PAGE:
Scanned image of the page. Keyboard directions: use + to zoom in, - to zoom out, arrow keys to pan inside the viewer.

Page Options


Something wrong?

Something wrong with this page? Report problem.

Rights / Permissions

The University of Michigan Library provides access to these materials for educational and research purposes. These materials may be under copyright. If you decide to use any of these materials, you are responsible for making your own legal assessment and securing any necessary permission. If you have questions about the collection, please contact the Bentley Historical Library at bentley.ref@umich.edu

September 29, 2005 - Image 57

Resource type:
The Detroit Jewish News, 2005-09-29

Disclaimer: Computer generated plain text may have errors. Read more about this.

4111111 1 3


First in a yearlong
series on battling
hunger in Detroit.

A Helping Hand

Yad Ezra works hard to keep Jewish families from going hungry.

Staff Writer

ast Sunday afternoon, while many of
us were tossing routine grocery pur-
chases into supermarket baskets,
dozens of our Jewish neighbors were
doing the same. But the line they stood in
was at Yad Ezra, and their groceries were a
lifeline ensured by a community striving
to eliminate hunger.
No one ever expects to have to rely on
others for food, but through the misfor-
tune of layoffs, illness or just bad timing,
2,500 members of our Jewish community
receive food every month from Yad Ezra,
Michigan's only kosher food pantry.
Yad Ezra clients include the elderly,
unemployed, working poor, single parents
and families in emergency situations.
They come to the Berkley-based agency
from as far as Flat Rock, Port Huron and
Ann Arbor, and as close as Oak Park,
Southfield and West Bloomfield.
Remarkably, "one in 38 Metro Detroit
Jews are clients of Yad Ezra," said Lea
Luger, who is both development director
and co-executive director of Yad Ezra,
along with Elaine Ryke, who also serves as
human services director.
Luger relayed the stag-
0 statistic
that 640 school
children in our
Jewish commu-
nity live in
households with
food provided


by the agency.
And many of these families are not
those typically envisioned to be recipients.
Where at one time new Americans and the
elderly made up a large portion of Yad
Ezra's clients, today they also include
many you wouldn't expect to be there.
"Our clients could be your neighbor,"
Ryke said. "People are losing their jobs
every day and trying to make ends meet."
While Yad Ezra keeps all client names
and information confidential, some, like
Cindy Kaminsky of Southfield, offered to
share what brought her to Yad Ezra.
Kaminsky, a Detroit native, and her
family lived a financially comfortable life
until her husband's debilitating, chronic
illness β€” coupled with Cindy's parents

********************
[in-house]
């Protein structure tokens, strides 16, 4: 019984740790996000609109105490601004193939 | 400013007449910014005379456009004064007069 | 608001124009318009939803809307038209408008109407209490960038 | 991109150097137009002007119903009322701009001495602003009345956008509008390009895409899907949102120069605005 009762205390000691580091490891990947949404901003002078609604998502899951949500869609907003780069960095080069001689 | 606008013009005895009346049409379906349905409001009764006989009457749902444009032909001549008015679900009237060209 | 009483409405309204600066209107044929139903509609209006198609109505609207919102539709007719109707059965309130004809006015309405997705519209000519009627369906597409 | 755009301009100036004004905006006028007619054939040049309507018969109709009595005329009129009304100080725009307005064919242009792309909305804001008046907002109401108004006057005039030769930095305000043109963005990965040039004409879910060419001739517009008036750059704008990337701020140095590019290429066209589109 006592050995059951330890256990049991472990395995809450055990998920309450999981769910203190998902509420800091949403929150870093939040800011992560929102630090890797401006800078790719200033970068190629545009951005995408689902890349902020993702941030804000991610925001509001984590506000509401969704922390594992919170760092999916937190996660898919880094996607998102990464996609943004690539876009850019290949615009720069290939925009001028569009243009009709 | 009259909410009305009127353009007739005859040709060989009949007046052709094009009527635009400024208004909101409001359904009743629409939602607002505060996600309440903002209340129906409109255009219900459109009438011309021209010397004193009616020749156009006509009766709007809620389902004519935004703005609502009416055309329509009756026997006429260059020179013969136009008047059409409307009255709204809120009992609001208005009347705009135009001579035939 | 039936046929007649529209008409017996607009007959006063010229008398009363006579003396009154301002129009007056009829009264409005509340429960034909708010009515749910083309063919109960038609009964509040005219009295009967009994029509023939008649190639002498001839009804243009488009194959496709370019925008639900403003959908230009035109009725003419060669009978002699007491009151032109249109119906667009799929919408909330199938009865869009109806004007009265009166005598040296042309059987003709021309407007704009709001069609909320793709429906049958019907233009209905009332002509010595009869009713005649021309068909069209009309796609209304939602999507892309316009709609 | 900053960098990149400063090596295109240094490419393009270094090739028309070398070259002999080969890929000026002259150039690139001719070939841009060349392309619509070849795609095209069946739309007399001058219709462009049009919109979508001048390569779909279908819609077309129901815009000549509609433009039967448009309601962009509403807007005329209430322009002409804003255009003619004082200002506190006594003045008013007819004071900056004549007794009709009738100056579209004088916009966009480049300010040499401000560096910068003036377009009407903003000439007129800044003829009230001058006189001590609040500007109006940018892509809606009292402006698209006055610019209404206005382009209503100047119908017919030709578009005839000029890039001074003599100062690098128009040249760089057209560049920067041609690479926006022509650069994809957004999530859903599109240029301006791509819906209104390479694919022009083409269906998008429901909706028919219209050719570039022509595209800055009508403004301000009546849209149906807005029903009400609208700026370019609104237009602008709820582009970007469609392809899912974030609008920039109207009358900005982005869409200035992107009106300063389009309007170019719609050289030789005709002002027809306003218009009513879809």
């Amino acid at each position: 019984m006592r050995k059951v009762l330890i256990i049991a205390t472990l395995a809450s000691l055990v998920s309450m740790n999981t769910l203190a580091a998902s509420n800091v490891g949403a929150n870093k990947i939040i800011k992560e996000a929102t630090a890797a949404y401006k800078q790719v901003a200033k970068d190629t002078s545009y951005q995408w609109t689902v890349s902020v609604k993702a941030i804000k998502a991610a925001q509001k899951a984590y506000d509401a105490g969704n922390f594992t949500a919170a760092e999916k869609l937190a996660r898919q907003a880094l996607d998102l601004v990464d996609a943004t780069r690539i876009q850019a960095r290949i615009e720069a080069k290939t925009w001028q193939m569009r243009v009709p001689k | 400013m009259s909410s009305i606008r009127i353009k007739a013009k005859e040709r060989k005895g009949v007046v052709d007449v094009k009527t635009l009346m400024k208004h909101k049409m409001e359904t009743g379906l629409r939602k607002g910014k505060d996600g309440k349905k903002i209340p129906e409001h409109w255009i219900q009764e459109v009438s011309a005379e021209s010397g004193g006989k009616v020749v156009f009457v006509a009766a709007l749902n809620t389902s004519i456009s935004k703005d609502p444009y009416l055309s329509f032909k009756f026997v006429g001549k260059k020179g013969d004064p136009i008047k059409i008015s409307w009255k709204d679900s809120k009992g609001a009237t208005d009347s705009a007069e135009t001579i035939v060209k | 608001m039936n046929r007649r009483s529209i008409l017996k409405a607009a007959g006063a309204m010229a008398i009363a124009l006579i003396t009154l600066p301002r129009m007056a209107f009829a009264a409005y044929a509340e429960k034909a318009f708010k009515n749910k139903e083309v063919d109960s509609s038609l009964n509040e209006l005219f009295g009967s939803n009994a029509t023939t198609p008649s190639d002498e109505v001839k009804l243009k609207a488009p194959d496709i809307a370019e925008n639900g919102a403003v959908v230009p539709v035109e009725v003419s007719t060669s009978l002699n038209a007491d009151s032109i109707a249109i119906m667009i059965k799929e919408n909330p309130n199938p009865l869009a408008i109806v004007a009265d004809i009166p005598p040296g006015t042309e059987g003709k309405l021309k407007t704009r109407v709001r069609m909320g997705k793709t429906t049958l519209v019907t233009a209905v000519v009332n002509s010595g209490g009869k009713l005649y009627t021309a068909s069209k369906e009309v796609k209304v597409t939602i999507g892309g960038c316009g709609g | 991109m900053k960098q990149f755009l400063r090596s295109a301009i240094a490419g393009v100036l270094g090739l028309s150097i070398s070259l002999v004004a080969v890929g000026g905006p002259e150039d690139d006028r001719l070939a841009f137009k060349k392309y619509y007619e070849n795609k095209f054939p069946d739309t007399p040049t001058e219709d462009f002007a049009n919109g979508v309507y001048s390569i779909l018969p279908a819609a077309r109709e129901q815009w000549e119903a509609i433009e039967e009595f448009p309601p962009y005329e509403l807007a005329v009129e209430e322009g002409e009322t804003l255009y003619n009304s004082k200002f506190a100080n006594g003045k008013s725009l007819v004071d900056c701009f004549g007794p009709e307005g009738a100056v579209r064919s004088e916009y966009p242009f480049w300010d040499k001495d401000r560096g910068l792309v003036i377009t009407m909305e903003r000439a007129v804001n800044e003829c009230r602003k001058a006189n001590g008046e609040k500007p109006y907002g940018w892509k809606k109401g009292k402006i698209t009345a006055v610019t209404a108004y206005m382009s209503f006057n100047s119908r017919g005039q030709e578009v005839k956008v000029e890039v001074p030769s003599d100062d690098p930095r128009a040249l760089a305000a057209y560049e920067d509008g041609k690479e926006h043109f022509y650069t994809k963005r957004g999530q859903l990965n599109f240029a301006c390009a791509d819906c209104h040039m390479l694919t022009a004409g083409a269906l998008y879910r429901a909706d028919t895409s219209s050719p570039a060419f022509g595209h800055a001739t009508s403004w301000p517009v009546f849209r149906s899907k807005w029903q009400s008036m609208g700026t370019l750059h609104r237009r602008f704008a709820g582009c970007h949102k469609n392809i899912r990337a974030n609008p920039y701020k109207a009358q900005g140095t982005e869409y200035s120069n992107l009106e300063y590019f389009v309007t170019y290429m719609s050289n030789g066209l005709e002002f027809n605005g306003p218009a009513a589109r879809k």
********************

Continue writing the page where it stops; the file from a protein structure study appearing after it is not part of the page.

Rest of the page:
moving into their home β€” made a drastic
change in their lifestyle.
"We have six adults living in our home,'
she said. "It is important for us to be able to
count on Yad Ezra. My husband became .
disabled before they opened and there was
no one to help with food on a regular basis."
There have been times through the
years when they have managed without
Yad Ezra, but now that they are again in
need, they knew where to turn.
"There are so many people, like my
grandparents (Cindy's parents), who need
assistance," added Kaminsky's niece,
Stacey Nelkin of West Bloomfield, who
joined her aunt on this month's food pick-
up. "Most of their money goes toward buy-
ing medicine and there isn't enough left
over for much food."
After seeing how Yad Ezra helped the
Kaminskys, Nelkin came this month to
find out how to volunteer.

Who's A Client?

Clients receive a supplemental food
package of nutritious, well-balanced foods
once every four weeks, beginning the day
they apply. Even those who don't qualify
\vill receive food once β€” the day they
come in.
Packages include about two weeks
worth of grocery items, with most clients
using them to supplement food-stamp
purchases. Each month, clients choose
from chicken, eggs, beef, pasta, rice, fresh
and canned fruits and vegetables, tuna
and gefilte fish, peanut butter, milk, bread,
matzah, juice, hot and cold cereal, soup
mix, tomato sauce and flour. All food
packages are based on family size.

Each individual and family coming to Yad
Ezra arrives with a story. Clients include a
26-old man going blind after a work acci-
dent; a disabled couple in their 30s with a
5-year-old child; 45-year-old twins, born
with birth defects, living independently on
Social Security disability benefits; a wid-
owed Russian journalist, fluent in five lan-
guages, but unable to find work; a former
solo violinist with the Leningrad
Symphony Orchestra; a 70-year-old man
raising two disabled children and two
grandchildren on $1,100 a month.
Yad Ezra is open to them all, following a
simple mission statement: "To provide
supplemental kosher food packages and
A Helping Hand on page 58
other necessities to needy Jewish families
in the community."
And even beyond that, Luger said, "We
will service non:Jeyish-ificlividuals-oneβ€ž
timesandliferi refer them to other agen-
cies. We don't turn anyoneaway:2------
Tor _Maurice -bf Troy, that allowance
made a huge impact. Not Jewish, he
arrived at Yad Ezra earlier this month with
his wife and one of his four young chil-
dren. Once gainfully employed, he and his
wife have been looking for work for the
last year.
"You just never think it can happen
to you',' said his wife.
"You're always just a couple of pay-
checks away from scraping together a
little bit of cash to buy groceries:'
Maurice said. "You just never know."
Becoming a Yad Ezra client involves
only a brief intake process, where
proof of income eligibility require-
ments are assessed.



Back to Top

© 2021 Regents of the University of Michigan